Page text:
Onlookers, young and old, gulp as they wait for the old man to continue the story. All of a sudden the old man flops to the ground and stares at the crowd. The crowd throws some coins at the old man. Only then will he continue his story.
By the 18th century, Hangeul was widely used among commoners. Numerous story books written in Hangeul flooded the market. There were new stories eager to be told all over the Joseon. Some people in Hanyang even made a living by reading the books aloud in public.
These people were called Jeongisu. People would form large crowds around them, eager to hear them tell a story. They were so good at what they did that, according to one historical document, an onlooker became so immersed in the story that he struck the storyteller when the protagonist died.

 
Gyeongbokgung Palace
왼쪽 경복궁 가운데 경희루 오른쪽 경복궁 전경

위치 Location 161, Sajik-ro, Jongno-gu, Seoul

소개 Introduction Hangeul, the Rocky Beginnings of a Great Alphabet

Hangeul was created at Gyeongbokgung Palace.
The Korean alphabet has been praised as the ‘ideal alphabet’ by a number of internationally acclaimed linguists. But Hangeul had a rough beginning. Back then, members of the ruling elite were determined to maintain their close ties with Chinese culture.
Even after the publication of Hunminjeongeum (The Correct/Proper Sounds for the Instruction of the People), the king’s vassals opposed the use of Hangeul. One day, the dissenting vassals were summoned to the palace one after another. They each received a document stating their offense, but alas, none of them was able to read it. The document was written in Hangeul. The vassals had no choice but to learn how to read Hangeul to prove their innocence. This was part of King Sejong the Great’s strategy to spread the use of Hangeul.

시간 Open Hours 
January, February, November, December: 09:00 – 17:00 / March, April, May, September, October: 09:00 – 18:00 / June, July, August: 09:00 – 18:30

비용 Entrance Fee
Adults (25-64 years of age): KRW 3,000 / Children and Young Adults (under 25 years of age): Free



Interesting Historic Facts "Where was Hunminjeongeum created?"

Hangeul is the twelfth most commonly used language in the world. Another interesting fact about Hangeul is that it has clear origins.
Where, then, was Hunminjeongeum created? According to the conventional theory, it was created at the Jiphyeonjeon, an academy for high-flying scholars. Some contemporary scholars claim that Hangeul was created at the Eunmuncheong, a secret language division. Although Koreans are usually taught that Hangeul was commissioned and created by King Sejong with the help of scholars working at the Jiphyeonjeon, recent studies point to the monk Shinmidaesa, Princess Jeongui, and King Sejong’s sons as more likely supporters than Jiphyeonjeon scholars. Whichever theory is true, Hangeul was created within the walls of Gyeongbokgung Palace.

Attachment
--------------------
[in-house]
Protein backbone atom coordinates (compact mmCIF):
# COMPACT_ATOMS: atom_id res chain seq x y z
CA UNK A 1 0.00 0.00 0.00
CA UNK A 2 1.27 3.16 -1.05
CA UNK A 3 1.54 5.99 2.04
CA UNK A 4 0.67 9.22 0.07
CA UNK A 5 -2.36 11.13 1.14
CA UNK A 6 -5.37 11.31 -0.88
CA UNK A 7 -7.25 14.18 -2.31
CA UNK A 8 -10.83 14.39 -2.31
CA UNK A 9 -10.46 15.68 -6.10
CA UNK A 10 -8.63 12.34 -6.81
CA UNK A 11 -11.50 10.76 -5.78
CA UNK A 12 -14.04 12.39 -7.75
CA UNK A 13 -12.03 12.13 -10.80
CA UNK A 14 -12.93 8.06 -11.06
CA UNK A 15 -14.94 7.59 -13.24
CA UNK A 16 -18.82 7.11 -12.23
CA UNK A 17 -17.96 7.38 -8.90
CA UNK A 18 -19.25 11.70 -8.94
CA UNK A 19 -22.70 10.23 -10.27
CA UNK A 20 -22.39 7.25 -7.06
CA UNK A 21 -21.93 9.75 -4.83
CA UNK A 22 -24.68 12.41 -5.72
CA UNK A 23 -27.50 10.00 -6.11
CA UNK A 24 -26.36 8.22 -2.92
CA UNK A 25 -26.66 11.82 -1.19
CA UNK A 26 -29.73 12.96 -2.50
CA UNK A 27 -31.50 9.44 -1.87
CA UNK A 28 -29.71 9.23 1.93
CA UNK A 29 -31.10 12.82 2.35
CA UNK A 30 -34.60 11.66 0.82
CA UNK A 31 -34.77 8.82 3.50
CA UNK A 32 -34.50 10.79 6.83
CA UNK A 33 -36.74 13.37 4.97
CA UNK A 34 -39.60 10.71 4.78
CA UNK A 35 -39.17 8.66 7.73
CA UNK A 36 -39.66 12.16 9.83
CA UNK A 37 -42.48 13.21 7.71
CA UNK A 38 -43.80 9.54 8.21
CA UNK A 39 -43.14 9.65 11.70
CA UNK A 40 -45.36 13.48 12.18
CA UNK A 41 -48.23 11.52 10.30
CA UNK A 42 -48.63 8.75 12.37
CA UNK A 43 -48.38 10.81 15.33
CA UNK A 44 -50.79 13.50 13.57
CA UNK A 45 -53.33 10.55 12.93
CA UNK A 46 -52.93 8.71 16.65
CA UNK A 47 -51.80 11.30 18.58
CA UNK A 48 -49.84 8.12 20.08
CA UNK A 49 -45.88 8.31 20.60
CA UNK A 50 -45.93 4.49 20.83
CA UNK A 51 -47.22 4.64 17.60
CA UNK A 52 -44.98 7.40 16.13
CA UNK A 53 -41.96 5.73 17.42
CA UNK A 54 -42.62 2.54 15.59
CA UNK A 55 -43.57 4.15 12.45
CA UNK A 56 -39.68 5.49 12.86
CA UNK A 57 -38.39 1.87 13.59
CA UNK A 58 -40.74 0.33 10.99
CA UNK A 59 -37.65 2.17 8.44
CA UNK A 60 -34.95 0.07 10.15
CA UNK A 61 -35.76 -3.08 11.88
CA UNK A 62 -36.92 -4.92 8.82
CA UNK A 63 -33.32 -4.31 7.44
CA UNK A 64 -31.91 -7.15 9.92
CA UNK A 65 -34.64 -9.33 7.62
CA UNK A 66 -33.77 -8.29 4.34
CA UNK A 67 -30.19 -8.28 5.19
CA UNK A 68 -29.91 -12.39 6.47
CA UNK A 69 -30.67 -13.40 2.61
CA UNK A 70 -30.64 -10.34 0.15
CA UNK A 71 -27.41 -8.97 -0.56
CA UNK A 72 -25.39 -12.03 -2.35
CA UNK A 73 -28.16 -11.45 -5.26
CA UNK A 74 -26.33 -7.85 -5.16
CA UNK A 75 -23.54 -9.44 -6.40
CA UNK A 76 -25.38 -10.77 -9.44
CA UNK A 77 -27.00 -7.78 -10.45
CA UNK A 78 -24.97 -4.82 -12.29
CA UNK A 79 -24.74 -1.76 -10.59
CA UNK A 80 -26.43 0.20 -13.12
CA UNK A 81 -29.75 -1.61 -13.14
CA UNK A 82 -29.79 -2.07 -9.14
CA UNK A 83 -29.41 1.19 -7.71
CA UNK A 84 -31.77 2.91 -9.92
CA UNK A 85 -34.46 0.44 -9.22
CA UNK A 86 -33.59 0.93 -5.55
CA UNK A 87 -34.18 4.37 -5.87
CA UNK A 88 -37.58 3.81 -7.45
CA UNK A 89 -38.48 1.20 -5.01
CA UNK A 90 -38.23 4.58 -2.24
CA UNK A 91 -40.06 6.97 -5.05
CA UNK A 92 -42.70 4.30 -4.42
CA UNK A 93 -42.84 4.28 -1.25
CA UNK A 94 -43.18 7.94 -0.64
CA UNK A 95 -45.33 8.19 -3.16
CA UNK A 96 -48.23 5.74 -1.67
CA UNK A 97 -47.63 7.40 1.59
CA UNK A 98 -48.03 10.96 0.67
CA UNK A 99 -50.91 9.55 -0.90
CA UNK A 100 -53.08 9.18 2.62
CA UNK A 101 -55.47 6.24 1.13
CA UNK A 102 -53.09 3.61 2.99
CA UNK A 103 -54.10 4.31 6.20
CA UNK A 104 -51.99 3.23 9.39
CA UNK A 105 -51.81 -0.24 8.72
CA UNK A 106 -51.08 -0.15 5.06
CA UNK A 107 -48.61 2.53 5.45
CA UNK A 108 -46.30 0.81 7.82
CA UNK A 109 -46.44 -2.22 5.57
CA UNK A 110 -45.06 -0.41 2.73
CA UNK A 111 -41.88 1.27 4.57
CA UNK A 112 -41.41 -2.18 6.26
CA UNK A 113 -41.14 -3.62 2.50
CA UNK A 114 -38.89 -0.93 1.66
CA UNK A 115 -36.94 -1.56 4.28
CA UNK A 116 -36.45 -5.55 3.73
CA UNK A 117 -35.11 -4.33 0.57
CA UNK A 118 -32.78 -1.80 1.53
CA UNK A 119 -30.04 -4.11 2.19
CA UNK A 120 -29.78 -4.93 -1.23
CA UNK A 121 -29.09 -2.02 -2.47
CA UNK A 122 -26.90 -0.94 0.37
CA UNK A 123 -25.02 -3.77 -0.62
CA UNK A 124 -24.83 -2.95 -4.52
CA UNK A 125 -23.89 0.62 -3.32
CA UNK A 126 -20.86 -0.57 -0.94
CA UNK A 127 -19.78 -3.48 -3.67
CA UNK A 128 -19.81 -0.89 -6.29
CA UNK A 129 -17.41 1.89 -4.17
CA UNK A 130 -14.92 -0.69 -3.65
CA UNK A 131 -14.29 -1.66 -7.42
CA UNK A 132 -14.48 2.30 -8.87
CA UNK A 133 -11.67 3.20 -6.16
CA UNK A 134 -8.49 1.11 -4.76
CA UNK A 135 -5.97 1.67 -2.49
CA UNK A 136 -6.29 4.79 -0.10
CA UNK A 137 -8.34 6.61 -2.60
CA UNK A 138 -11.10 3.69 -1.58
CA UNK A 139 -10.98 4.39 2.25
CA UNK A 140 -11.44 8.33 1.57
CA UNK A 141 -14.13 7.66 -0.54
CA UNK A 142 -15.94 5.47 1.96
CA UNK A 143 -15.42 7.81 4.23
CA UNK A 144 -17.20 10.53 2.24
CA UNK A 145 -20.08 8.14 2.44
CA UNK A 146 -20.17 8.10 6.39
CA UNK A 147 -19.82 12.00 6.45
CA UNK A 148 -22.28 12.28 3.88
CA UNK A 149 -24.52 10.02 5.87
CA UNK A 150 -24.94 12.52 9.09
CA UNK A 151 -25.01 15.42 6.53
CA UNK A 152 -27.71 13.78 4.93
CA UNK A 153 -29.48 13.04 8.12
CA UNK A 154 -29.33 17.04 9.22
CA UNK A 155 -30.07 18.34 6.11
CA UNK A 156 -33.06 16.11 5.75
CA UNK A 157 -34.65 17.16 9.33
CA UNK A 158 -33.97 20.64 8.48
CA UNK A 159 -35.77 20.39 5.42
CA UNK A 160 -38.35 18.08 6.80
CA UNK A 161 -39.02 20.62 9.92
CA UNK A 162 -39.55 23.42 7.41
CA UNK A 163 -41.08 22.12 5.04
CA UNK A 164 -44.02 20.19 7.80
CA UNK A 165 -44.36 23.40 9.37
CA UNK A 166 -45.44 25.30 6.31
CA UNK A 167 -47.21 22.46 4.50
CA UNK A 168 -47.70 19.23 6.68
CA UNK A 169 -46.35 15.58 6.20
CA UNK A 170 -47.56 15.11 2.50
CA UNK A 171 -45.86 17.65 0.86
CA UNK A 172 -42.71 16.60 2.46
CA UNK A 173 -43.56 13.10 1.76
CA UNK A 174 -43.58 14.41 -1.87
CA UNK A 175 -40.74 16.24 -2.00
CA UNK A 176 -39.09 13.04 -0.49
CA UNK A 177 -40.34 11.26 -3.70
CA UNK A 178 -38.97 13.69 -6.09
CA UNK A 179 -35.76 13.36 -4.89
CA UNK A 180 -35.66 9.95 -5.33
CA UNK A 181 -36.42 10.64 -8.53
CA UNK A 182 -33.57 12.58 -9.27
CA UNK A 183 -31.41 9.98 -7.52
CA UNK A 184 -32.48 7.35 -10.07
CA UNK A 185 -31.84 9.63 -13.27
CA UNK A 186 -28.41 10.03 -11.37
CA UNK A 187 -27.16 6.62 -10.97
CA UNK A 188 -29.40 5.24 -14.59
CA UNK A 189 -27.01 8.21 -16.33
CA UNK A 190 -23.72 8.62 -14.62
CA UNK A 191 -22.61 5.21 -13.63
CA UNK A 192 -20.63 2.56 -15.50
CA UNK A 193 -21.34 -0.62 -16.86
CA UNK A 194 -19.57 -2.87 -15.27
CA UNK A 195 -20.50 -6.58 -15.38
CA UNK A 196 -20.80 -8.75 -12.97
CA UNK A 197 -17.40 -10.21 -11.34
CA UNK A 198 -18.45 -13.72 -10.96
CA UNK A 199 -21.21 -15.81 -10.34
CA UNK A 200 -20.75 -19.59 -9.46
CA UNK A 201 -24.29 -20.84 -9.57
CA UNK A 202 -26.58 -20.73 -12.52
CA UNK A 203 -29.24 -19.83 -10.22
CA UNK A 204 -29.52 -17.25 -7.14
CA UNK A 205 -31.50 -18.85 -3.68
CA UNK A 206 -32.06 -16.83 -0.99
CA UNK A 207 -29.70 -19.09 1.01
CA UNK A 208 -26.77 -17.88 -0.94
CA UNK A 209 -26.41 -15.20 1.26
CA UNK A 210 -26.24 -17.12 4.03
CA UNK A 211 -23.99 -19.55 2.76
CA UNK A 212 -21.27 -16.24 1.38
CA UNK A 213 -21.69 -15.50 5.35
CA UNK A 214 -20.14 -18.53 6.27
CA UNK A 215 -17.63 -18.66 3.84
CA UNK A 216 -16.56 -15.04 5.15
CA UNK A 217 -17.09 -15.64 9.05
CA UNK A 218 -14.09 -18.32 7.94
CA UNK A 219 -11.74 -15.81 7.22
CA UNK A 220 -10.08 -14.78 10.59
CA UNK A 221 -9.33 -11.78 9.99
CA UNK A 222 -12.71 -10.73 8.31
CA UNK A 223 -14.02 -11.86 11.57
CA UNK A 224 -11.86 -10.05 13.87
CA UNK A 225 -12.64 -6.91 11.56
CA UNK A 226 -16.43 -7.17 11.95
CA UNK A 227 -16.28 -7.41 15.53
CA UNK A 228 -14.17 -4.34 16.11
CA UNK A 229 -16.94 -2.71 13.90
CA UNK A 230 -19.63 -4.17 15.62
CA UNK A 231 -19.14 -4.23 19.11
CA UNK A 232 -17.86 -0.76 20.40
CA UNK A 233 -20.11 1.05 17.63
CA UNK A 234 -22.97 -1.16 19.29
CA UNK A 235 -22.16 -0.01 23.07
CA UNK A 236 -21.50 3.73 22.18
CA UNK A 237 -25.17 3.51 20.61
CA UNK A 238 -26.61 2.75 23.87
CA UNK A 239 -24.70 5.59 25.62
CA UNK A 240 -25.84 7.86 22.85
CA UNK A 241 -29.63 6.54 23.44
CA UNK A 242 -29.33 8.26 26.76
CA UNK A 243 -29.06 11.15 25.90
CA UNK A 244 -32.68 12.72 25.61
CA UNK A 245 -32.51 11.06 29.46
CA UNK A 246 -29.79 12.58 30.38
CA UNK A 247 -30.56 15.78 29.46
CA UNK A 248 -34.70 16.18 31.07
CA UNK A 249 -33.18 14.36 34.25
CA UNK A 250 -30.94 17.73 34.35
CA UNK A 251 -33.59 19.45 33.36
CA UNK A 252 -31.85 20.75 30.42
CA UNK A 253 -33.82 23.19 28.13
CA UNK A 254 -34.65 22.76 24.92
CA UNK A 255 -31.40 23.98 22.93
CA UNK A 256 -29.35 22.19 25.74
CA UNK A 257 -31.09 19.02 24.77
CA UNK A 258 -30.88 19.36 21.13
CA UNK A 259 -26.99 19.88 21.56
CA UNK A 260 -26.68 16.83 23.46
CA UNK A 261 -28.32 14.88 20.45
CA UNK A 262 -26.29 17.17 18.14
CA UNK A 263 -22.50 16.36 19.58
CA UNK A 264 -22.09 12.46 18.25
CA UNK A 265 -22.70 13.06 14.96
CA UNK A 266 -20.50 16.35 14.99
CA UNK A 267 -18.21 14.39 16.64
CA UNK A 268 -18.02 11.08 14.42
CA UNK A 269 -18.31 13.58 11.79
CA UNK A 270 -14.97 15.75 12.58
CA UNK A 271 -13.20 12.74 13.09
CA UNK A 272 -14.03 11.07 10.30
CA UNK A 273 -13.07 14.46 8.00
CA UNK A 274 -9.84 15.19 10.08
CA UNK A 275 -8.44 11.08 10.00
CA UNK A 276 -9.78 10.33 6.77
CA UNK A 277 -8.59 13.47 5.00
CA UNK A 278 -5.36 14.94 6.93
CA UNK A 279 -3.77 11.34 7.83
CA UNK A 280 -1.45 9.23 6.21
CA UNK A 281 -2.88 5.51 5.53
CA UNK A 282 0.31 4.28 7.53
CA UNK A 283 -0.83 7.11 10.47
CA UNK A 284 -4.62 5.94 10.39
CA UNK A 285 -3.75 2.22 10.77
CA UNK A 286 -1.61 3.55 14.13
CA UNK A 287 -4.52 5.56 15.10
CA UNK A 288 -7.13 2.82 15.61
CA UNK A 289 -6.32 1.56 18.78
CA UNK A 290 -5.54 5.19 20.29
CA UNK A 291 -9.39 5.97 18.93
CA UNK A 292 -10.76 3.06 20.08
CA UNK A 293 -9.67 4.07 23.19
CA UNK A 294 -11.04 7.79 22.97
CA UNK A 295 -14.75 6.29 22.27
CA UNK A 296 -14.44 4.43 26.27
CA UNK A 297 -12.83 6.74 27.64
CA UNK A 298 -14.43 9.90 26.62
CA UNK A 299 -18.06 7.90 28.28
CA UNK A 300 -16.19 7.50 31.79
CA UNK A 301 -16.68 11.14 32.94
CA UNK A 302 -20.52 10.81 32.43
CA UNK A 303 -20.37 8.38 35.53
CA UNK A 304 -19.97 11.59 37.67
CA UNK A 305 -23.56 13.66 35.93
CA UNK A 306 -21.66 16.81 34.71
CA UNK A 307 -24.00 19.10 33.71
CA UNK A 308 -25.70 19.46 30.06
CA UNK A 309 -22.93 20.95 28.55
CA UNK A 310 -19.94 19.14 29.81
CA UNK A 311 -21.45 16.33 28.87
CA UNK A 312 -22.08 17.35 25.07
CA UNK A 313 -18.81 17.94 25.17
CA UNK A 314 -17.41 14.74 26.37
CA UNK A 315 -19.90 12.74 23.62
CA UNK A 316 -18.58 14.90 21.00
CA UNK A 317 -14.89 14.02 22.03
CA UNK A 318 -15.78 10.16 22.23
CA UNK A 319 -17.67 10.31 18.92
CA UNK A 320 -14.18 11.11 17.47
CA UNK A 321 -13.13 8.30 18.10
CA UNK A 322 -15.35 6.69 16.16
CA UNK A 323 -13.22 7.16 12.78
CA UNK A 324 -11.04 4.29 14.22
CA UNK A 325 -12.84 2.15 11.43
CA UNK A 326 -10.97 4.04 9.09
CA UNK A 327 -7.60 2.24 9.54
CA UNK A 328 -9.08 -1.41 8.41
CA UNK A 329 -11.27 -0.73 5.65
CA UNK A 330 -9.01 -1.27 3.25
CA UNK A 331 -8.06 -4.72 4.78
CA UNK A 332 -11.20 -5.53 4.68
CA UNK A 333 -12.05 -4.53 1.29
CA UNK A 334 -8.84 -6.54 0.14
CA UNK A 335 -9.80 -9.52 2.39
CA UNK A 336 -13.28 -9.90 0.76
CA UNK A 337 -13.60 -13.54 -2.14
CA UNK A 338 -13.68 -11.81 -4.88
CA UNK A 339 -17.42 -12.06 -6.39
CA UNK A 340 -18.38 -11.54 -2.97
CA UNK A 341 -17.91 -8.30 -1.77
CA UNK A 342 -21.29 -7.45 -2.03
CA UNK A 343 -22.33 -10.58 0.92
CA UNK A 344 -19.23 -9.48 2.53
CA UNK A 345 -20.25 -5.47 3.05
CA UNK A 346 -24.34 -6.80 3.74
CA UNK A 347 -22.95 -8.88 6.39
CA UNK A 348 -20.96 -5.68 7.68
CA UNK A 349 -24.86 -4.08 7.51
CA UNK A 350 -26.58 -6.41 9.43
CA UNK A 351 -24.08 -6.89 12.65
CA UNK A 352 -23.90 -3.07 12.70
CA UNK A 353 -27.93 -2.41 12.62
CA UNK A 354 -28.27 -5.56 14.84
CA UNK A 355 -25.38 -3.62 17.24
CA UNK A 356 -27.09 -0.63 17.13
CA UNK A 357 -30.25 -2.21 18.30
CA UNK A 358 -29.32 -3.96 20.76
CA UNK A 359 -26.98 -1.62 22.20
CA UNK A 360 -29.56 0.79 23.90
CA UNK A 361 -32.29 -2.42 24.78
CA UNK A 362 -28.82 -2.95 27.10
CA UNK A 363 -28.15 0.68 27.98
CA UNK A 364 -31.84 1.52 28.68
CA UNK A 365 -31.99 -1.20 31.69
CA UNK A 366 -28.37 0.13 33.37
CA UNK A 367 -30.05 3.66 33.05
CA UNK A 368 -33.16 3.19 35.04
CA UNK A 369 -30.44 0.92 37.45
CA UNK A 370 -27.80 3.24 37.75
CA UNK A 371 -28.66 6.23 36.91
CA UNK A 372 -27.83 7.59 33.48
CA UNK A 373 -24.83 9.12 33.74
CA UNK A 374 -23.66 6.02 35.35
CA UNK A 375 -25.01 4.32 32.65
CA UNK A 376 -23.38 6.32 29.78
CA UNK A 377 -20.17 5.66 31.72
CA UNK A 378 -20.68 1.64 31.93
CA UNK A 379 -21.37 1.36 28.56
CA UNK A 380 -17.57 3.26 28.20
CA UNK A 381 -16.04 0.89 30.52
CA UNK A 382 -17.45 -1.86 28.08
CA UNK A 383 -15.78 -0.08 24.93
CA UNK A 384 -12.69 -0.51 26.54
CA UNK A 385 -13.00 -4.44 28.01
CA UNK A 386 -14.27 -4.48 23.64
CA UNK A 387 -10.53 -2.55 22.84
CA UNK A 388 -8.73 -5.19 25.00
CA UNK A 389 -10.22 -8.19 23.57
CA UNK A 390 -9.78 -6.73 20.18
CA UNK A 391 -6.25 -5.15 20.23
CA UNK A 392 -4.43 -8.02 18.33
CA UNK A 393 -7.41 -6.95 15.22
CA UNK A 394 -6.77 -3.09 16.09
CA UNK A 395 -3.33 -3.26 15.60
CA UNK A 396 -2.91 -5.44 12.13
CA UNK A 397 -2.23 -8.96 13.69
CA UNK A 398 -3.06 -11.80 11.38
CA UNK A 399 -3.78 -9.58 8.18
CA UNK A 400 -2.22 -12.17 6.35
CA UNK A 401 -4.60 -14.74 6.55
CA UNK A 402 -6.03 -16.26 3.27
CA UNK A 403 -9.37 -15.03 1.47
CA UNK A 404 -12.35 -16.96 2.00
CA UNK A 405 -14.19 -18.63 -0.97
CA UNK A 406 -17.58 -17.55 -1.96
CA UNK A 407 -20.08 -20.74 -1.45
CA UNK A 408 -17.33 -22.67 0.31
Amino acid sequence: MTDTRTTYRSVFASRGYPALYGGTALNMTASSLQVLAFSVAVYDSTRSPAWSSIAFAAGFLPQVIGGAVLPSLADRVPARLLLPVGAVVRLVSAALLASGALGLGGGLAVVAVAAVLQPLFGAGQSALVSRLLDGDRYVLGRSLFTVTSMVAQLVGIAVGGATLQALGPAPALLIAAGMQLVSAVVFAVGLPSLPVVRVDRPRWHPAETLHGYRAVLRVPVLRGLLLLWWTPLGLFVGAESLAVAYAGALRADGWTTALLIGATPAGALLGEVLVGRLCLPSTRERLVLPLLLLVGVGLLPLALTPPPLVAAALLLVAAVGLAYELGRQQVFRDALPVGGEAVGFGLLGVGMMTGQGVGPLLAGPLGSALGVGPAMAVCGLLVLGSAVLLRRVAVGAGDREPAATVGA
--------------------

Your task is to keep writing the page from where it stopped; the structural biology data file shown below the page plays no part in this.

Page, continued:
Sejongno Park
세종로공원 돌의자

위치 Location Sejong-daero, Jongno-gu, Seoul

소개 ntroduction 11,172 Hangeul Combinations, 11,172 Stories

There is a small park, located on the right-hand side of the street if you face towards Gwanghwamun Square with your back against Gyeongbokgung Palace, where you will come across all the Korean letters you can think of.
he number of possible permutations of Hangeul letters is 11,172!
Visit the Hangeul Geulja Madang (Hangeul Letter Garden) inside Sejongno Park to see all 11,172 combinations. It is said that the language and alphabet reflect the people’s spirit and mentality. Each letter contains the story of the person who wrote it.
You will come across personal stories and messages such as, “a loving sister who would like to leave a message for her sibling” or, “a letter from a homesick overseas Korean.” Capture the QR code next to the letter with your smart phone to get to know more about the person who left the message. Why not spend some time getting to know these people a little better?


 
Come out, come out, wherever you are! Find the hidden Hangeul characters! – Hide and Seek with Korean 1/2

작품명  생각채우기 작가 조현Hangeul-themed art works have been placed here and there along Seong Daero Street and Hangeul Gaon Street. If you keep an eye out, you might be able to find all eighteen pieces. These art works will make your walk along these historic streets more interesting. Be the first in your group to spot them all!
If you are heading towards Gyeongbokgung Palace from the Hangeul Geulja Madang, pay extra attention to the ground. You will notice a metal plate with engraved punctuation marks. What would you write between the brackets and quotation marks?
Title : Saenggak Chaeugi (Filling in Thoughts) Artist : Jo Hyeon

작품명 : 생각채우기 작가명 : 조현



Come out, come out, wherever you are! Find the hidden Hangeul characters! – Hide and Seek with Korean 2
작품명 Molecule 작가명 이충호